Grant Cardone class action lawsuit gets tossed out

Los Angeles federal judge dismissed complaint filed by daughter of investor in Cardone Capital real estate funds

Grant Cardone Class Action Lawsuit Gets Tossed Out
Grant Cardone (Getty; Illustration by The Real Deal)

For the second time in two years, a class action lawsuit against multifamily mogul and social media influencer, Grant Cardone, fizzled out.

Los Angeles Federal Judge John Walter last week dismissed the complaint against Cardone, his Aventura-based firm Cardone Capital and two real estate funds, filed by Christine Pino. Walter ruled that Pino could not file an amended complaint, effectively putting the kibosh on her legal claim.  

She had taken over a legal fight initiated by her father, Luis Pino, who died in June.

In 2020, Luis Pino, an Inglewood, California resident who invested $10,000 in the two funds a year earlier, filed the first class action lawsuit against Cardone and his entities. After Luis Pino’s complaint was dismissed, an appeals court reinstated the lawsuit last year. Christine Pino was named the new plaintiff in an amended filing in June. 

Cardone celebrated the dismissal of Christine Pino’s lawsuit by posting a video on his YouTube channel lashing out at The Real Deal, other media outlets and YouTubers for reporting about his legal troubles and controversies. “You guys at The Real Deal pretend to be a real estate magazine,” Cardone said. “You pretend to be a real estate source of information. When in truth everybody in the real estate space knows you guys just drag on negative news.” 

In a phone interview, Cardone told TRD that Luis Pino is the only investor to sue him out of nearly 14,000 people who have invested with him. “I did a Zoom call with all my investors and asked who would like to join the class action lawsuit,” Cardone said. “I am completely transparent. There was no misrepresentation. There was no over-promotion.”

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He spent more than $1 million defending against the lawsuit, he added. “The damage this has done to me, my name, my employees, my companies, my partners and my investors has been immeasurable,” Cardone said. “I am over here trying to build a business as best that I can. I am trying to give an everyday family a shot at the best real estate investment possible. It comes with risk.” 

The Pinos’ lawsuit centered on Cardone’s sales tactics in recruiting investors on his social media accounts, which have more than 10 million followers combined. Through YouTube, Instagram, Facebook, Twitter and other platforms, Cardone crowdfunded $50 million for both real estate funds between 2019 and 2020, court documents state. At the time the funds were created, Cardone was managing a multifamily real estate portfolio consisting of over 4,500 units in 20 communities, valued in excess of $700 million.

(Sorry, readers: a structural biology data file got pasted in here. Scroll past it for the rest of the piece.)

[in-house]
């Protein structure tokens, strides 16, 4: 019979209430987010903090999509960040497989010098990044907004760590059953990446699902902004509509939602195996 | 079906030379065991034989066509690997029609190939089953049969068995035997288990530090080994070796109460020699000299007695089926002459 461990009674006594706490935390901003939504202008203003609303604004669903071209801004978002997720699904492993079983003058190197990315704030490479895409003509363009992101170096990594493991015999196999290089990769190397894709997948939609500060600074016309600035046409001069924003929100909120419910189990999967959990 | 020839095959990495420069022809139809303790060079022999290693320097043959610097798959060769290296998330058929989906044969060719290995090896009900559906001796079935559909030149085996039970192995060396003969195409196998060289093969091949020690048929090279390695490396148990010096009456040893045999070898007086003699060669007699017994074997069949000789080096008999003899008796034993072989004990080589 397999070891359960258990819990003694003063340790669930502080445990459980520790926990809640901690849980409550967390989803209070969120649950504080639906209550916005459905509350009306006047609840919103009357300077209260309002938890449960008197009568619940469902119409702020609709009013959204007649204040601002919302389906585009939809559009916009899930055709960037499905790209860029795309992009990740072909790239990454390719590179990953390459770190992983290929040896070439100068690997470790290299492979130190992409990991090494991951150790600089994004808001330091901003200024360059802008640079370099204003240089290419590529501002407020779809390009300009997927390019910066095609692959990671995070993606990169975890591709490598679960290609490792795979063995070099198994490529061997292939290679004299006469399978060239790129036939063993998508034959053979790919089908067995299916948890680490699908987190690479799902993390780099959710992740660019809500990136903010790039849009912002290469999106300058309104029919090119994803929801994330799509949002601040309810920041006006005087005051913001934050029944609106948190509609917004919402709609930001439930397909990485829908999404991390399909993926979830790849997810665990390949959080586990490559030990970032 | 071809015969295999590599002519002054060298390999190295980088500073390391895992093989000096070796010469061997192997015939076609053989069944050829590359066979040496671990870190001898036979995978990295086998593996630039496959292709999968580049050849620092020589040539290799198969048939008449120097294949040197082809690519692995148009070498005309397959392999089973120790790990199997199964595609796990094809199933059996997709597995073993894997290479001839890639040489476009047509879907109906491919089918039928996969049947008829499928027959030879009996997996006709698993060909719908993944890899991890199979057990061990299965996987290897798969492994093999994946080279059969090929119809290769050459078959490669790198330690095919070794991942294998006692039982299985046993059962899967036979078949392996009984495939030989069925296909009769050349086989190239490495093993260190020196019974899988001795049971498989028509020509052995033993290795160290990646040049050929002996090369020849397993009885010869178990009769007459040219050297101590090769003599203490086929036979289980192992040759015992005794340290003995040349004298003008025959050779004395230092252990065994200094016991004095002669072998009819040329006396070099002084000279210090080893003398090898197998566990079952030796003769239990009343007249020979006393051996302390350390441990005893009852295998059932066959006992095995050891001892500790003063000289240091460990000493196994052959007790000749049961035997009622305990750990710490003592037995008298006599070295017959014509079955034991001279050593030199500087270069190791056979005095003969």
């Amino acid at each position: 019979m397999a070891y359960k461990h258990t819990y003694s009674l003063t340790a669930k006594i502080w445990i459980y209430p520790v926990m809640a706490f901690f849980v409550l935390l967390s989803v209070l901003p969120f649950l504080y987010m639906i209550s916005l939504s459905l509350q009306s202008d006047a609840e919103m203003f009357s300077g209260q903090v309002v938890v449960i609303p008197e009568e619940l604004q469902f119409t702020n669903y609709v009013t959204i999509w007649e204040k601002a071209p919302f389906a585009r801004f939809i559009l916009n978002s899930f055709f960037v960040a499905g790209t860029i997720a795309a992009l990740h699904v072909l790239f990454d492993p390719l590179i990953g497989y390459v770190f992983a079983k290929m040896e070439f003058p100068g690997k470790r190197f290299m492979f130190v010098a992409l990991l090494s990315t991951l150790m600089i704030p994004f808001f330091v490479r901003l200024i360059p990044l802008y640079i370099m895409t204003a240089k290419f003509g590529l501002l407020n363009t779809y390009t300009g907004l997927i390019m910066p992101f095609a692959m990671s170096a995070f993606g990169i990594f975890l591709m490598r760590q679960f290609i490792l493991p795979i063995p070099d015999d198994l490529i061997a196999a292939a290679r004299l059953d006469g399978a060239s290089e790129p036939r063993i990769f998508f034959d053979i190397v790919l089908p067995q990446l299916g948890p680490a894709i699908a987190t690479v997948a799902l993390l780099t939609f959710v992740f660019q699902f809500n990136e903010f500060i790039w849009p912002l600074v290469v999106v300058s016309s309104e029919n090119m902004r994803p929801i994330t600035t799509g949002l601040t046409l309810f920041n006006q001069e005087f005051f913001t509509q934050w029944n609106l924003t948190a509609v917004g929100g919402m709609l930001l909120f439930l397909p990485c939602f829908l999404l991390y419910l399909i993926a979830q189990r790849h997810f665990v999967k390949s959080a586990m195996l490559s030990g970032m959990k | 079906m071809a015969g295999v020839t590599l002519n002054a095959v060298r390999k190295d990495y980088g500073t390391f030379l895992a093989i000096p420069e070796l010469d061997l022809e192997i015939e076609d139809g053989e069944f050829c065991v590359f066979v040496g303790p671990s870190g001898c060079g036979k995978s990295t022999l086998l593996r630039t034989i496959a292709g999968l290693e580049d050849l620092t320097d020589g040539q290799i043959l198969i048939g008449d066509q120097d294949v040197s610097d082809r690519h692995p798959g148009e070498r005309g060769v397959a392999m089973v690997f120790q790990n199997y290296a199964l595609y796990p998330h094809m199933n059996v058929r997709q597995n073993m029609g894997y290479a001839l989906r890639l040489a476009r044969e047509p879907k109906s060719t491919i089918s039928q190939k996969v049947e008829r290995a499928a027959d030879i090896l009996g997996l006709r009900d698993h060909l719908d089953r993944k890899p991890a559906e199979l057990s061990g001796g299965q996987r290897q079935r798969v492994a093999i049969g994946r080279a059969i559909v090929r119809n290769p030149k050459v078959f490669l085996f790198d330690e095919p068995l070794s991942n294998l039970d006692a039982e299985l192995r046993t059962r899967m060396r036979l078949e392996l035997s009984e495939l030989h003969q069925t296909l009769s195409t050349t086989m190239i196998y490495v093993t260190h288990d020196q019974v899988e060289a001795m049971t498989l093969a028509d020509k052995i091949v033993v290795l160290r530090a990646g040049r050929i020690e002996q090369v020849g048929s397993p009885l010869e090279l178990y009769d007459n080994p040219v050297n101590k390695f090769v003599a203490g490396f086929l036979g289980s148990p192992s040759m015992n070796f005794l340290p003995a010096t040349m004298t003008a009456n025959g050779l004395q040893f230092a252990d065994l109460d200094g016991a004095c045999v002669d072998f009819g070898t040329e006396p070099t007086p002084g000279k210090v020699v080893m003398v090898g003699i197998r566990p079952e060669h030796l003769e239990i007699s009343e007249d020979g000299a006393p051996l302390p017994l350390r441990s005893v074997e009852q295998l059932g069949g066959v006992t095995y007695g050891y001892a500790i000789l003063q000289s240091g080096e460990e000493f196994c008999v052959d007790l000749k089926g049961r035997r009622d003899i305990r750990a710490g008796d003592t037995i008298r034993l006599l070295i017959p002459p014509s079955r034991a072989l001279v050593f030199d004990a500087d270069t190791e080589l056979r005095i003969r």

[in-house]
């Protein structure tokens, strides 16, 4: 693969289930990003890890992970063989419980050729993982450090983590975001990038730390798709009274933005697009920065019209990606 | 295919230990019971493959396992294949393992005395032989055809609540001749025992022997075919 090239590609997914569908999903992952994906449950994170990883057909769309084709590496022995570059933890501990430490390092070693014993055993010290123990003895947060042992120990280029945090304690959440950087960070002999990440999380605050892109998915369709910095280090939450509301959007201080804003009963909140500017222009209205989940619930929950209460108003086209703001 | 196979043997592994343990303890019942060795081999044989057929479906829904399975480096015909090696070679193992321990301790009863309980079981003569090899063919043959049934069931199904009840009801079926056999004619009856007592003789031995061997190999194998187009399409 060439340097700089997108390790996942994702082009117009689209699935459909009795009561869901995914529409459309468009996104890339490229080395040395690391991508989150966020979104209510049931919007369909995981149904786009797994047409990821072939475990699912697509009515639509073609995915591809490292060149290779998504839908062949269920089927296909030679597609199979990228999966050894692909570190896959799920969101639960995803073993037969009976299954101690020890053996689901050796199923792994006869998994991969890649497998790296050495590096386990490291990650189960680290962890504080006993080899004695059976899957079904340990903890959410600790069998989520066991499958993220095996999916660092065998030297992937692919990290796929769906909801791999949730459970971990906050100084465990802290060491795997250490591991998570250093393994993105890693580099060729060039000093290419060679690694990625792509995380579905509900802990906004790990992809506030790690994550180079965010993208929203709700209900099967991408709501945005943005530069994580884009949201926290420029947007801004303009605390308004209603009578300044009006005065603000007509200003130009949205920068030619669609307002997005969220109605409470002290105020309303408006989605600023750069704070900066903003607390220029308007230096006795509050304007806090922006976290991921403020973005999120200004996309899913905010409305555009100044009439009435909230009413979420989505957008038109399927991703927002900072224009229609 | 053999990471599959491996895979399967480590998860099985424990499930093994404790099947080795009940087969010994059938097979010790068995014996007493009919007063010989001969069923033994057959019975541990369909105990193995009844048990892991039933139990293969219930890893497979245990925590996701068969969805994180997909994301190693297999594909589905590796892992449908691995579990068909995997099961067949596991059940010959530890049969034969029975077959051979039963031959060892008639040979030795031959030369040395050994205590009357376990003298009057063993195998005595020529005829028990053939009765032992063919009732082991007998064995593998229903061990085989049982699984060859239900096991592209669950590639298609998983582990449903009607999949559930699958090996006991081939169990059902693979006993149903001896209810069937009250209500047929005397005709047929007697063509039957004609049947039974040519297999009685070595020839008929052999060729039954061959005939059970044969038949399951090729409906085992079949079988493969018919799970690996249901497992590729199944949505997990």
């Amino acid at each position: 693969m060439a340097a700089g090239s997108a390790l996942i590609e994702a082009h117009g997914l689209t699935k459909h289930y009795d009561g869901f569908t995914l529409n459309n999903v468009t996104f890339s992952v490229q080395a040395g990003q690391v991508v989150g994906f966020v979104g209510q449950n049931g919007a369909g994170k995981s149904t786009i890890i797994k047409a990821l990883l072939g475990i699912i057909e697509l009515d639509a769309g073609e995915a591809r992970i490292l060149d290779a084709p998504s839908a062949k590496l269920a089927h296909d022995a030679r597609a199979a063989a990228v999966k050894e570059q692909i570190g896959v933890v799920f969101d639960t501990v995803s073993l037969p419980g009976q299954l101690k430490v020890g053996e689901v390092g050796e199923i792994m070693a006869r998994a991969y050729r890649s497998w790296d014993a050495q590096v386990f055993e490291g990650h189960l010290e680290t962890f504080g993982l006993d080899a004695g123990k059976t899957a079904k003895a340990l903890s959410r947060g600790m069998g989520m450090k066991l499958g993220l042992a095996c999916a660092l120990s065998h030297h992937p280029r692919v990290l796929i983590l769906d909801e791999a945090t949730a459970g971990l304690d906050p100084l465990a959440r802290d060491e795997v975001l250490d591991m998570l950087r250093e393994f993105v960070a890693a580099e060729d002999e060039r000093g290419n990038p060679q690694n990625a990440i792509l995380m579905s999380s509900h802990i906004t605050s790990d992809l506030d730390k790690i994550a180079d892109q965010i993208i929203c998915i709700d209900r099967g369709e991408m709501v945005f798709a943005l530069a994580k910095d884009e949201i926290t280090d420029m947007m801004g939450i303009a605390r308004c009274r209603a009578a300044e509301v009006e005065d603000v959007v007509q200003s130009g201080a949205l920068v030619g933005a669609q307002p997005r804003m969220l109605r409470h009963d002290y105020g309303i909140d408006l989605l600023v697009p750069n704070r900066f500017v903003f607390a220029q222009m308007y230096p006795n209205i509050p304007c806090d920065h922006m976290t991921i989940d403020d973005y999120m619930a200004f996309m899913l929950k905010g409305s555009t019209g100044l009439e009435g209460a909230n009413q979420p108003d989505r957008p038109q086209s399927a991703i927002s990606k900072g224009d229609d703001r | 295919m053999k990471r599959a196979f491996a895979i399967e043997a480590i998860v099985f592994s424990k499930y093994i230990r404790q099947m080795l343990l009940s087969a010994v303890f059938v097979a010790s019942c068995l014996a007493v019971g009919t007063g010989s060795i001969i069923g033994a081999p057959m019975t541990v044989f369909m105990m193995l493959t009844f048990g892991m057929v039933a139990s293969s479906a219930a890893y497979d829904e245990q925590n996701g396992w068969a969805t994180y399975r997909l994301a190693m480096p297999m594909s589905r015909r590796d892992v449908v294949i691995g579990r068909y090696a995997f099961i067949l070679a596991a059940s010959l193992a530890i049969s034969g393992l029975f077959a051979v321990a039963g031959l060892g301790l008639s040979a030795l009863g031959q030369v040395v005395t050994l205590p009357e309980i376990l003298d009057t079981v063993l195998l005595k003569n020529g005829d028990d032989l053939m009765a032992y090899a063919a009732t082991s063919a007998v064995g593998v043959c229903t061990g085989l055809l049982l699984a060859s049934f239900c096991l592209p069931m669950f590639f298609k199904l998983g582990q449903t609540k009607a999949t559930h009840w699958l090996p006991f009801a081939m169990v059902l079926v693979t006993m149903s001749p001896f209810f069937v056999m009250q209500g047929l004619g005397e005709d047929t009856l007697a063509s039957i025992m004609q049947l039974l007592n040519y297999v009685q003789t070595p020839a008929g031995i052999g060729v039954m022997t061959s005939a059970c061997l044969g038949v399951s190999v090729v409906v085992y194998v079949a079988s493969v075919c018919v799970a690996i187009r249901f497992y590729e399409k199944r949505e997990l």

Today, the portfolio has grown to 12,230 apartments across 37 multifamily properties, along with over 500,000 square feet of commercial office space, according to Cardone Capital’s website. Cardone claims the portfolio is now worth $4 billion. 

The Pinos’ lawsuit alleged that Cardone misled investors on social media by allegedly over-promising investor returns, downplaying their financial liability and not fully disclosing the fees he collected. Cardone also allegedly refused to adjust his sales tactics despite receiving a warning from the Securities and Exchange Commission that his promises to investors that they would realize returns of 15 percent “did not appear to have a factual basis,” the lawsuits alleged. 

In his ruling, Walter determined that Christine Pino’s lawsuit “disclaimed any and all allegations of fraud,” so she could not argue that Cardone “did not honestly believe in the statements” about the returns and potential distributions to investors. Walter also ruled that Cardone’s social posts did not provide proof that he wasn’t forthright about investors being on the hook for debt obligations, as well as fees Cardone Capital was paid. 

As part of his online spiel, Cardone regularly shows off his ostentatious lifestyle on social media, such as posting videos of boarding his private jet and showing off his collection of Richard Mille designer watches. In 2021, Cardone paid $24 million to fashion designer Tommy Hilfiger for a Golden Beach mansion. A year later, he dropped $40 million for a beachside home in Malibu.

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